Heart Age Test gives early warning of heart attack and stroke

This could be a heart attack- Stock image

Image Thousands die from a heart attack every year

Cardiovascular disease is the leading cause of death among men and the second in women.

PHE has designed the test to provide those who take it with a "heart age", which can be increased by high cholesterol and high blood pressure.

You can learn your heart age by visiting this page on the NHS website, where you answer 16 questions about your health and lifestyle.

PHE estimates a quarter of these deaths occur among those under 75, and up to 50 deaths a day would not have happened if the victim had looked after his or her heart health better.

Four out of five people recorded a heart age higher than their actual age in a new NHS test - so how do you get on?

How do I improve my heart health?

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The results show that 34 percent of people had a heart age more than five years above their real age while in 14 percent it was a decade older.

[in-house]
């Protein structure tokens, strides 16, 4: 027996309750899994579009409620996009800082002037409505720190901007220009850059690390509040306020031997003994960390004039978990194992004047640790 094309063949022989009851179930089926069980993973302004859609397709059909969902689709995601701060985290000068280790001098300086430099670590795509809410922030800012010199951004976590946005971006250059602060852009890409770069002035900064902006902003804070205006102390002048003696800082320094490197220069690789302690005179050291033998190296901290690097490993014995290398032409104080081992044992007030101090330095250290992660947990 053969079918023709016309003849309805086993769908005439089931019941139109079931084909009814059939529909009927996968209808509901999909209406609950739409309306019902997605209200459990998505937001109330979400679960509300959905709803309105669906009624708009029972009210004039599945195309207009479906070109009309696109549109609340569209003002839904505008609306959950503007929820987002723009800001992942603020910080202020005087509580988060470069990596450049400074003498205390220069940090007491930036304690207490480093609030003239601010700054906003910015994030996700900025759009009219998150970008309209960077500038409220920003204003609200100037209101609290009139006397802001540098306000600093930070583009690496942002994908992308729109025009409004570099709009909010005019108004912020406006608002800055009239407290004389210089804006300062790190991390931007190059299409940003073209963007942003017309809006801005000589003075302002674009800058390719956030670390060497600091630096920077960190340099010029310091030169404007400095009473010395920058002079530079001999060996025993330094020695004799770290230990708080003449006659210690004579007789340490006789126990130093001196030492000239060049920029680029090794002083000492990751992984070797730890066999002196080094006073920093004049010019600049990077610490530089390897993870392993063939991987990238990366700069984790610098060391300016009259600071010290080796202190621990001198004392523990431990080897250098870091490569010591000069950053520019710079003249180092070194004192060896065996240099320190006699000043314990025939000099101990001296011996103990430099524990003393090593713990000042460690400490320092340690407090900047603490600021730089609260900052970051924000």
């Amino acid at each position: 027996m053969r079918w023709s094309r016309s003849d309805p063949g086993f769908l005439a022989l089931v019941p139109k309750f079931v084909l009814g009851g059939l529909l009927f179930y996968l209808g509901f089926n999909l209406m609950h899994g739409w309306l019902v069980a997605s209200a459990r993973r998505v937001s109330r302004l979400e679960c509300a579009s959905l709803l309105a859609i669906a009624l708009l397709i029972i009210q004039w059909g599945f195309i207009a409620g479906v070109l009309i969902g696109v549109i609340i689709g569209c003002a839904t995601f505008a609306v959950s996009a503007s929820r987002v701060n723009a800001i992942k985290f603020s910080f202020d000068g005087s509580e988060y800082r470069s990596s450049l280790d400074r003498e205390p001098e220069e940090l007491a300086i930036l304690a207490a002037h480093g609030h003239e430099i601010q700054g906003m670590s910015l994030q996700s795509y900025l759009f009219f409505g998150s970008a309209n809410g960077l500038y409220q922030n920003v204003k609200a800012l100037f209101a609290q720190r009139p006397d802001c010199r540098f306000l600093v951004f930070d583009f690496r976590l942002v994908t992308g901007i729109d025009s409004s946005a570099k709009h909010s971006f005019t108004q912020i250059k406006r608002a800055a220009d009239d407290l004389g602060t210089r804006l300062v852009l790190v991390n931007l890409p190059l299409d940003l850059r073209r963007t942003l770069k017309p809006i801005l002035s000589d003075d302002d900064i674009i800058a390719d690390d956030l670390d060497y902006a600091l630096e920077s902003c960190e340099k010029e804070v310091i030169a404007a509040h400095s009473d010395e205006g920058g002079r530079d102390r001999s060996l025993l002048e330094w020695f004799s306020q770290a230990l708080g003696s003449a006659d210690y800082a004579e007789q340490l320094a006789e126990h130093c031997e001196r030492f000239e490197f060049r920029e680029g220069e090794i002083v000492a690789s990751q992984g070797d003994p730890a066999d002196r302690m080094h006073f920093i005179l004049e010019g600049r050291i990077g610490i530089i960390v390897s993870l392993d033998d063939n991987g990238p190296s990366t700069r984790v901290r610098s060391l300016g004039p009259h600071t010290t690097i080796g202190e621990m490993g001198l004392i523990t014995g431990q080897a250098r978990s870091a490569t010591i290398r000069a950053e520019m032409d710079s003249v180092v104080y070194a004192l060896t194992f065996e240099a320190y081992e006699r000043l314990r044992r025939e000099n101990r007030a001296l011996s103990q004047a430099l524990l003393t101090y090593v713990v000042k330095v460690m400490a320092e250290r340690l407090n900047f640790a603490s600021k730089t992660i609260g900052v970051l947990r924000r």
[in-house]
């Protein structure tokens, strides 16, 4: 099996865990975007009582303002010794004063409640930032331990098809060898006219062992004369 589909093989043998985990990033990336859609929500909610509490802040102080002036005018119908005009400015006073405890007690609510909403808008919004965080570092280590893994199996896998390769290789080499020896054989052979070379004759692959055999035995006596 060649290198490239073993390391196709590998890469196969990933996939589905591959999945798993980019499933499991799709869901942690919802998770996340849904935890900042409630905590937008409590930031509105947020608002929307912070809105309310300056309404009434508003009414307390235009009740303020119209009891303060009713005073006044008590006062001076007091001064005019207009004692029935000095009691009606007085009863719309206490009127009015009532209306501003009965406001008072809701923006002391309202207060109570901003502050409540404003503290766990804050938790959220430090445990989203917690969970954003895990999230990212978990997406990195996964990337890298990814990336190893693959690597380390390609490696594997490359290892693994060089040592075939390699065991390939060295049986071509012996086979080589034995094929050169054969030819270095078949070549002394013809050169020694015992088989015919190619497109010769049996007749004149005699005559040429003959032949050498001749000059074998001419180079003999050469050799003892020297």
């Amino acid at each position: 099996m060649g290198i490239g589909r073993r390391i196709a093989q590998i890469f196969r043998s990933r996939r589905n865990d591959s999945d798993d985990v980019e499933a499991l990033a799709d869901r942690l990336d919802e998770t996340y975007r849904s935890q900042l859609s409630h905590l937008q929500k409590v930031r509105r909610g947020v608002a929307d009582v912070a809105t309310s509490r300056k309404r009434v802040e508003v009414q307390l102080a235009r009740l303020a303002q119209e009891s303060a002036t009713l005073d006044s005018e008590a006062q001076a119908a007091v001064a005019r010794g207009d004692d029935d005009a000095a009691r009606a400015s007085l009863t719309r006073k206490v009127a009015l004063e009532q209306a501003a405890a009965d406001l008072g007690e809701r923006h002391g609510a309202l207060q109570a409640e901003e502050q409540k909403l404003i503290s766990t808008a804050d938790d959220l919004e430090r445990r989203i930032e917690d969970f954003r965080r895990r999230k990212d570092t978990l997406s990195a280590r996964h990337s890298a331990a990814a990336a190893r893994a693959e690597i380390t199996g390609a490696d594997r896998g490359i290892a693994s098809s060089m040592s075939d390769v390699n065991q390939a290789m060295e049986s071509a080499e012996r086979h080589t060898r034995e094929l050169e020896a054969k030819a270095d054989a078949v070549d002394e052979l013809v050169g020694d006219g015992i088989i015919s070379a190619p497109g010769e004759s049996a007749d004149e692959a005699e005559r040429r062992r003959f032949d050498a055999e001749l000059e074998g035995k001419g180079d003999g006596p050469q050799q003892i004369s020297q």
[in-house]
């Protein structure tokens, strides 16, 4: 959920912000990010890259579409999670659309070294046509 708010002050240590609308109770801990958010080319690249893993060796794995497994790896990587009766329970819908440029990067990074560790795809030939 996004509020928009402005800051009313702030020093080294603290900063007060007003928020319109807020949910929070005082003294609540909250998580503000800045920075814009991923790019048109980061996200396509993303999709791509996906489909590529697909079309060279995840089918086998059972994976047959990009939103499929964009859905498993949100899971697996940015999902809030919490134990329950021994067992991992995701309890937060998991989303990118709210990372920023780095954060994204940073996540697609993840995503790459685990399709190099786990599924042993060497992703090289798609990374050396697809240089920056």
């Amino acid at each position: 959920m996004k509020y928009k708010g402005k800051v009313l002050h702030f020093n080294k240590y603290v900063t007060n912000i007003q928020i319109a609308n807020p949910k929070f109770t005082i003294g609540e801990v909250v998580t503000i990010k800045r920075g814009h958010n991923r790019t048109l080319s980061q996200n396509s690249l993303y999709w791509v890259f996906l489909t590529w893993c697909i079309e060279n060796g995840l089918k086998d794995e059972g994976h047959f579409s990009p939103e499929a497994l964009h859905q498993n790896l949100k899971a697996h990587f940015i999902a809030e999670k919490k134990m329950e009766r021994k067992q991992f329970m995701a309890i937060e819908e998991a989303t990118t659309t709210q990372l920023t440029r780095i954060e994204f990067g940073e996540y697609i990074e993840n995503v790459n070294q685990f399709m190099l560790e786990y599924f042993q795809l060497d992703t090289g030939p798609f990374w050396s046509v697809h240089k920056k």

Jamie Waterall, its head of cardiovascular disease, said: "Millions are at risk of cardiovascular disease but don't know it, putting themselves at real risk of suffering ill health or dying younger".

According to PHE, 24,000 of deaths in England every year are in people aged under 75 years, and the vast majority of these - 80 percent - are preventable, which equates to around 50 per day.

PHE's free online tool, The Heart Age Test, created to assess the cardiovascular health of people over 30, runs through a series of questions related to an individual's lifestyle and physical health.

As part of the campaign, Amazon and Omron - the UK's leading blood pressure monitor manufacturer - are working with Public Health England to launch a roadshow called "Treasure Your Heart" to engage more people in the idea of knowing their heart age and blood pressure. You can see this by changing one of the major risk factors or any combination of the three.

It determines whether their "heart age" is higher than their actual age and gives an indication of how this affects their risk of having a heart attack.

"Tens of thousands of people across the country are at risk of cardiovascular disease but don't realise it". By taking simple steps to adjust behaviour and lifestyle patterns people can significantly reduce their risk of a stroke or heart attack.

Health officials warn the public to change their lifestyle and try living a healthier life to reduce the risk of heart disease. Adults are encouraged to search "heart age" to take the free online test.

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